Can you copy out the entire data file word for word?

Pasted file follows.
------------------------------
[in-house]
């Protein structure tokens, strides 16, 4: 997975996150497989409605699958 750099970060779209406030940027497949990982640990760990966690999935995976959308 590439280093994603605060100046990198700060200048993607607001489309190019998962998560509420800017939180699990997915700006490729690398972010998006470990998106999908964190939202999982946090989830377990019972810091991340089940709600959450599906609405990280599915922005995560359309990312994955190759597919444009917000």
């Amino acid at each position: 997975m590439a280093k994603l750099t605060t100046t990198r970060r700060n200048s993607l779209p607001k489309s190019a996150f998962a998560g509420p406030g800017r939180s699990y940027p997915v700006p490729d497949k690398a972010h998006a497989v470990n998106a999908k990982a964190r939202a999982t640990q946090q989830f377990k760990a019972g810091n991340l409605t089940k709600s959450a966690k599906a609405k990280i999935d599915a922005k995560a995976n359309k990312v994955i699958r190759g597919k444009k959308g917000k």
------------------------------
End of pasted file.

[in-house]
């Protein structure tokens, strides 16, 4: 997975996150497989409605699958 750099970060779209406030940027497949990982640990760990966690999935995976959308 590439280093994603605060100046990198700060200048993607607001489309190019998962998560509420800017939180699990997915700006490729690398972010998006470990998106999908964190939202999982946090989830377990019972810091991340089940709600959450599906609405990280599915922005995560359309990312994955190759597919444009917000």
């Amino acid at each position: 997975m590439a280093k994603l750099t605060t100046t990198r970060r700060n200048s993607l779209p607001k489309s190019a996150f998962a998560g509420p406030g800017r939180s699990y940027p997915v700006p490729d497949k690398a972010h998006a497989v470990n998106a999908k990982a964190r939202a999982t640990q946090q989830f377990k760990a019972g810091n991340l409605t089940k709600s959450a966690k599906a609405k990280i999935d599915a922005k995560a995976n359309k990312v994955i699958r190759g597919k444009k959308g917000k």